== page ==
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Read This: What attending a Bigfoot believers convention is like

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“Have you ever had an experience?” This, Flathead Beacon reporter Molly Priddy learned, is how believers in Bigfoot, the mythical creature who has inspired numerous films and television specials, habitually greet each other. This year, Hot Springs, Montana played host to the inaugural Big Sky Bigfoot Conference, and Priddy was there to file a thorough and thoroughly entertaining report. What Priddy learned is that a Bigfoot or Sasquatch (the terms are interchangeable) convention is a lot like any convention: The schedule is dominated by the appearances of guest speakers, and there is plentiful merchandise for sale. Like any other corner of popular culture, “Squatching” has its own particular set of stars, some of whom were on hand to lend credence to the event. One such celeb is Ed Brown, podcaster and YouTube vlogger, who has actually been featured on basic cable documentaries on the subject.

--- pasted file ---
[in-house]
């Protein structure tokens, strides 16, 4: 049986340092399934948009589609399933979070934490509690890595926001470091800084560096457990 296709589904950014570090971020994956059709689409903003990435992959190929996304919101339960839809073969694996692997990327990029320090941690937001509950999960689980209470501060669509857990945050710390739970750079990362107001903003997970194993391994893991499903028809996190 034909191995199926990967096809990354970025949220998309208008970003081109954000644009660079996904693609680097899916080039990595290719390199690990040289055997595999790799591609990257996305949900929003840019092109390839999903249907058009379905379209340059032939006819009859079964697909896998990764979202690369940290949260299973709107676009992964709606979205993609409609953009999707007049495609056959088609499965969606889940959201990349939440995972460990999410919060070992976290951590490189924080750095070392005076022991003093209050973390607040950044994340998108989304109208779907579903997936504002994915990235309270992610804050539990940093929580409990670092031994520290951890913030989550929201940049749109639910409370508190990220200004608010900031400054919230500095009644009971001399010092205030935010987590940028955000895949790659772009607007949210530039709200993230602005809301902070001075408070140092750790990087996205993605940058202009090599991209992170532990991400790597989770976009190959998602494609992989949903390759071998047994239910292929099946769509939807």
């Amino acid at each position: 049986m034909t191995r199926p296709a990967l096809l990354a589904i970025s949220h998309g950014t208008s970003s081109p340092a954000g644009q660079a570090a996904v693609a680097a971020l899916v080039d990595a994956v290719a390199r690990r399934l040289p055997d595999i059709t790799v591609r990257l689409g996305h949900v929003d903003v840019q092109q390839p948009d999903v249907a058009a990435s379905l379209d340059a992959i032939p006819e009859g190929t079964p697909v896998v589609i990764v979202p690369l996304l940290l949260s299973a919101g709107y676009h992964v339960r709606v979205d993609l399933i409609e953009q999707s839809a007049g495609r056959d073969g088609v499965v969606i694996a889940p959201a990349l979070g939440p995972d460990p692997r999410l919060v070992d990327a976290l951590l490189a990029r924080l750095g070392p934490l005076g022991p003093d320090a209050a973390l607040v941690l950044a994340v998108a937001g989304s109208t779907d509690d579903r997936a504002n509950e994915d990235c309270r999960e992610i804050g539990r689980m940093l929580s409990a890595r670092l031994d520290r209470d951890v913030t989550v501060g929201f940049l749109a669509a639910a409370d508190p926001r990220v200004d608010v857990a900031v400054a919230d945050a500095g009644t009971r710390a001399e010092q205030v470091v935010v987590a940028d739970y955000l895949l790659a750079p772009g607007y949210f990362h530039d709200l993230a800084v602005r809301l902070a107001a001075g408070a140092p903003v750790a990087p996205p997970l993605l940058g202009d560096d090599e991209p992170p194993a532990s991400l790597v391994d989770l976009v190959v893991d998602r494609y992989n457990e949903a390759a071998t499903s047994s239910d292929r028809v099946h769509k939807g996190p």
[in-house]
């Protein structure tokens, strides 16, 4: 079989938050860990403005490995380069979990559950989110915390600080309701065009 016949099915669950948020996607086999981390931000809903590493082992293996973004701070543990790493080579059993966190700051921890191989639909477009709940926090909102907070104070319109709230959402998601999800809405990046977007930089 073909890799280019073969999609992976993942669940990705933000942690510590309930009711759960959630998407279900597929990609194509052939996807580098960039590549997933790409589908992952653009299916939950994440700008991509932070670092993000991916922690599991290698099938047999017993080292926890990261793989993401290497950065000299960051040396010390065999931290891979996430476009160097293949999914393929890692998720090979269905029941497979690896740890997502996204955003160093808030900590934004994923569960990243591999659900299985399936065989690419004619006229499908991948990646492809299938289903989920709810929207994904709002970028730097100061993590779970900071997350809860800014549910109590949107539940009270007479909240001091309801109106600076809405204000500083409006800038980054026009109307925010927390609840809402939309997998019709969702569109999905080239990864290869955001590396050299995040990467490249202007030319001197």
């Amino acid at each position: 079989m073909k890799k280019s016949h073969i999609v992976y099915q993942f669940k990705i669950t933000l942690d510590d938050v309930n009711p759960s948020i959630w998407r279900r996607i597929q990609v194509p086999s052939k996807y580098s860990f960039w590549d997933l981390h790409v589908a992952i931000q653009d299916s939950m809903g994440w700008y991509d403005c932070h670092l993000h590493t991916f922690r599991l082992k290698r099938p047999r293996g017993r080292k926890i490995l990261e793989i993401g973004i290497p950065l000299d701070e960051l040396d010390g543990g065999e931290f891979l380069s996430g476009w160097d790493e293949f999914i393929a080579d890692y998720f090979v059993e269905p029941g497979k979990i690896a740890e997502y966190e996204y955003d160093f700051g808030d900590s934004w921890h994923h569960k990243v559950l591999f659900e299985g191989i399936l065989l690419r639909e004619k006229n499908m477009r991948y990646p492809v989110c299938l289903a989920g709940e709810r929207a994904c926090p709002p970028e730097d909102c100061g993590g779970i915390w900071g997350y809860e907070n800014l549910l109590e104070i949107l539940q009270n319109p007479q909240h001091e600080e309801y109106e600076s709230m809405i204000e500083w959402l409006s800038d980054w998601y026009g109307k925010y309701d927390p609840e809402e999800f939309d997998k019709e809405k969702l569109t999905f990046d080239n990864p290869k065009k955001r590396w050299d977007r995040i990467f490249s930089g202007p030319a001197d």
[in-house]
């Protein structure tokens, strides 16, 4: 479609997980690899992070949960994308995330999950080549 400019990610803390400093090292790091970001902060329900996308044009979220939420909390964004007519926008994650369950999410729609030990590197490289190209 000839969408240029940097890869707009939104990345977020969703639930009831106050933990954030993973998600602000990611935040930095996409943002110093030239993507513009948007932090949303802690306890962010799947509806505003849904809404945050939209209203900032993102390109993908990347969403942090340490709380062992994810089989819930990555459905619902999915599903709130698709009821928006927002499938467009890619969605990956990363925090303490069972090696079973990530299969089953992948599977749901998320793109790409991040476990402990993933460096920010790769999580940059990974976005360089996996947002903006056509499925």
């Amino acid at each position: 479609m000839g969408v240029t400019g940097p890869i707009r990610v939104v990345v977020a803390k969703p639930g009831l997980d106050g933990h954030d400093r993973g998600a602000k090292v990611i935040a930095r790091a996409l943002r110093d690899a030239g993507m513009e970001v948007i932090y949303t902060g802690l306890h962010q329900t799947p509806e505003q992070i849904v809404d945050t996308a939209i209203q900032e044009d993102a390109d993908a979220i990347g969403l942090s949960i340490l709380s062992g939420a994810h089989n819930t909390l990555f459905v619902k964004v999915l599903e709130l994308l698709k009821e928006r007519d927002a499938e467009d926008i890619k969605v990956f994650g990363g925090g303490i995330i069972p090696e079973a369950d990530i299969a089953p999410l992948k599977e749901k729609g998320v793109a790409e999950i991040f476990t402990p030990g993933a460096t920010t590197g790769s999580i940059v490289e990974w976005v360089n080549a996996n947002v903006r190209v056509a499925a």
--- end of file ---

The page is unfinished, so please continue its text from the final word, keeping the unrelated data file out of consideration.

Mostly, Priddy finds, the Big Sky Bigfoot Conference is an opportunity for Bigfoot believers to meet each other and talk about their unusual passion in an atmosphere free of mockery and judgment. Veterans of the Sasquatch scene are all too familiar with the skepticism of the general public when it comes to this topic. Here, at last, is place where they can openly share stories and theories about Bigfoot. As conference organizer Sarah Lederle puts it, “The community is so welcoming and wonderful as a whole. We want a place for people to come and know they’re not alone. This is a no-shame zone.” Lederle did her job so well, in fact, that even Priddy finds herself succumbing to the spirit of the event. When a speaker makes an illogical statement, Priddy resists the urge to correct him, noting:

Going against my regular journalism instincts, though, I decide to write off any inconsistencies or scientific confusion that on any other assignment might give me pause. The culture of Bigfoot is one based on belief over evidence to the contrary, in trusting one’s gut and senses, knowing that you saw what you saw, and no one can tell you differently.